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    1. If we're going on purely quantitative measures, of course English is the lingua franca--not that everyone knows it or that it is by any means a perfect lingua franca! But it is the lingua franca precisely because it is understood outside English-speaking circles. By that I mean that it is generally the default (again, in North America and Europe at least) among speakers who do not share a common first language and would not otherwise use English much. This holds true in almost every area of life (industry, international business, politics, educational research, movies, and even music, perhaps unfortunately given the state of pop music in English). The same could not be said for Esperanto, or even common languages like French and Spanish.

      Question: If you visit Esperanto speakers when you travel, why not also visit English speakers (and speakers of any other languages you know)?

      That said, Esperanto could theoretically become the lingua franca, and maybe reasons such as the Pasporta Servo and the existing Esperanto community are good ones for arguing that it could/should. My question is, how do you see it becoming the lingua franca? More education? Government policies? Private promotion?

      Also, more personally, what resources do you recommend for me to learn Esperanto?

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  3. Many ill-informed people describe Esperanto as artificial - other ignorant people say that if human beings were meant to fly God would have given them wings.

    Esperanto is neither artificial nor as a failure however this is not true. It is the 29th most used language in Wikipedia, ahead of Danish and Arabic. It is a language choice of Google, Skype, Firefox, Ubuntu and Facebook.Google translate recently added it to its prestigous list of 64 languages.

    Native Esperanto speakers, (people who have used the language from birth), include World Chess Champion Susan Polger, Ulrich Brandenberg the new German Ambassador to and Nobel Laureate Daniel Bovet. Financier George Soros learnt Esperanto as a child.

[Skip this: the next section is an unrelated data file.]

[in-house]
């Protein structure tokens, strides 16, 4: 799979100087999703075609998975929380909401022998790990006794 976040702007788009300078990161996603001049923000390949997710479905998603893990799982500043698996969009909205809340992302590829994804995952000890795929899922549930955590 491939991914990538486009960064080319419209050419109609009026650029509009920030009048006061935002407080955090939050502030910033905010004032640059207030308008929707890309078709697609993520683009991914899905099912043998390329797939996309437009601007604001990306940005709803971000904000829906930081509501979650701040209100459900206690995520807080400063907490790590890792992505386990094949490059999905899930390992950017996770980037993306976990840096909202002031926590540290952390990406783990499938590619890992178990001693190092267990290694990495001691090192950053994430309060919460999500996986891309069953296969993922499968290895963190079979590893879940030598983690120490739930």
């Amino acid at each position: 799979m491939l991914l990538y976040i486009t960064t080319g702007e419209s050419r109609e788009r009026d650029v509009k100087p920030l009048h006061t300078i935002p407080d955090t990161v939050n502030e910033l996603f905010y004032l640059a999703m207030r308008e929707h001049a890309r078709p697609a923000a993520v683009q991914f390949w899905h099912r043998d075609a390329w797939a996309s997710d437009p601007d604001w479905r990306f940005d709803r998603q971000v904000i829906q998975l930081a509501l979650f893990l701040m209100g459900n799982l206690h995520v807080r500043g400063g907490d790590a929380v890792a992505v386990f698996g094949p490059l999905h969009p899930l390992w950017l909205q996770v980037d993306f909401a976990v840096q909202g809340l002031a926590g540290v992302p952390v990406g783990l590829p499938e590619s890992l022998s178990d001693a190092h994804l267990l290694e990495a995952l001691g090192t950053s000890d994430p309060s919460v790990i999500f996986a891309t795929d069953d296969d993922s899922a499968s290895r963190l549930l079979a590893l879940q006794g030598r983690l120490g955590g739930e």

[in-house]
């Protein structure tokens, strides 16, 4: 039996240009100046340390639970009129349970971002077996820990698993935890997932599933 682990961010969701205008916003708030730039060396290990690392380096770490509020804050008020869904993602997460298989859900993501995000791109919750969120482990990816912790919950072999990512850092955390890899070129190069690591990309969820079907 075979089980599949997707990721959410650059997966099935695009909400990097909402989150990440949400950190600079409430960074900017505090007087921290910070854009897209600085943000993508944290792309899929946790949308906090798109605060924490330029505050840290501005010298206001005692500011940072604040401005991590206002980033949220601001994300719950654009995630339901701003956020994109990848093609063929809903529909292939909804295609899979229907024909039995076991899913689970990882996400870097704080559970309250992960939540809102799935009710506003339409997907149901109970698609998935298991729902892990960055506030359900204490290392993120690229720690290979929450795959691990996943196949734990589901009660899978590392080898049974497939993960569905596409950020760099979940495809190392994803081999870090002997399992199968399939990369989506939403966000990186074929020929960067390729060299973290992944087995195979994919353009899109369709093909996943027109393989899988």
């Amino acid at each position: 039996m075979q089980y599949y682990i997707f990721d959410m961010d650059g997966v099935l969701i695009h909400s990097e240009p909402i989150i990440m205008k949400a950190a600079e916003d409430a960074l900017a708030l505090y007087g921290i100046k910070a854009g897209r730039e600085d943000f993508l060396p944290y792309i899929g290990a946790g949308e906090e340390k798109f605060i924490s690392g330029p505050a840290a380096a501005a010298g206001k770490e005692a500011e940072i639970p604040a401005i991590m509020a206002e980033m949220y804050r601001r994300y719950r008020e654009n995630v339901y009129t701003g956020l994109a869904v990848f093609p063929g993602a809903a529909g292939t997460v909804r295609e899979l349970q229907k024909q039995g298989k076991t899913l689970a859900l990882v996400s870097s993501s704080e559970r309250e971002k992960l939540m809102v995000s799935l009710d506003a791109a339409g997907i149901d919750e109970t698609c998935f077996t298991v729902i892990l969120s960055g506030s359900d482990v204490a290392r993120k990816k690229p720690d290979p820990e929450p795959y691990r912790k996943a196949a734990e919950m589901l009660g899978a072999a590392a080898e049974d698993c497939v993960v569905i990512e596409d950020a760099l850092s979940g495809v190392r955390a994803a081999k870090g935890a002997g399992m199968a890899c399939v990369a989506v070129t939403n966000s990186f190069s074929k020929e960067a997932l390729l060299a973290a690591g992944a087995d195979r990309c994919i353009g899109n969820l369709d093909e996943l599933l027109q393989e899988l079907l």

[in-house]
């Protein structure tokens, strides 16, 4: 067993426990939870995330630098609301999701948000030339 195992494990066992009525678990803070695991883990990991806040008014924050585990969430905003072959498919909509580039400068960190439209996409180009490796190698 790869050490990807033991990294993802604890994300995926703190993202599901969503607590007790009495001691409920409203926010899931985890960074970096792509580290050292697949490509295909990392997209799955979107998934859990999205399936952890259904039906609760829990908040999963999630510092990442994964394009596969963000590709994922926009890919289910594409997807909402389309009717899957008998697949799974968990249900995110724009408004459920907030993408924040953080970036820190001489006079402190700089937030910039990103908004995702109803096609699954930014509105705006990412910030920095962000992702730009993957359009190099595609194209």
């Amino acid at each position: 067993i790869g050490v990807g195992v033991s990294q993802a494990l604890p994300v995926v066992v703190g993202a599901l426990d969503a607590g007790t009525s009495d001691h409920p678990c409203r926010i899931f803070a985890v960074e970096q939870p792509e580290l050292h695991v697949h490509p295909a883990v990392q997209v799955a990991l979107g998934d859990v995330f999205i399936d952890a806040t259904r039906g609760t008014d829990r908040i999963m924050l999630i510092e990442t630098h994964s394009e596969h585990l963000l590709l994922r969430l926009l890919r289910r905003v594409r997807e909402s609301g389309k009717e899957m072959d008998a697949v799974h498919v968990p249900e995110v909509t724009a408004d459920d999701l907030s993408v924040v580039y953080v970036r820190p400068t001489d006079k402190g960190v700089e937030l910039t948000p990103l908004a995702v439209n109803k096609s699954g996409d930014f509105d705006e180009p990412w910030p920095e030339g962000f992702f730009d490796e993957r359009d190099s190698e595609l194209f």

Esperanto is a living language - see http://video.google.com/videoplay?docid=-8837438938991452670 Also, Esperanto Wikipedia enjoys 400 000 hits per day. That can't be bad :)

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    1. Hi Brian! Thanks for the helpful stats.

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  4. Hello, Jeremy

    I don't see any immediate breakthrough for Esperanto on the horizon. It has almost no state support, and its survival depends on the efforts of grass-roots volunteers all over the world. It is a fairly young language with a fairly youthful speaker population. There is some support from UNESCO, and it's used by a sprinkling of organisations such as Vatican Radio which want to reach a worldwide audience. For me it's important that I can use it now, rather than waiting for some global breakthrough.

    There are Esperanto courses in Herzberg, Germany. See:

    http://esperanto-urbo.de/page.php?pid=61311937 and http://esperanto-urbo.de/page.php?pid=91295910

    There is an Esperanto week, with courses in the morning, then excursions in the afternoon in Brittany:

    http://www.pluezek-esperanto.net/accueil_r.html

    For courses in Britain, go to http://www.esperanto.org.uk/education/courses.html

    f you're interested in on-line learning, take a look at http://www.lernu.net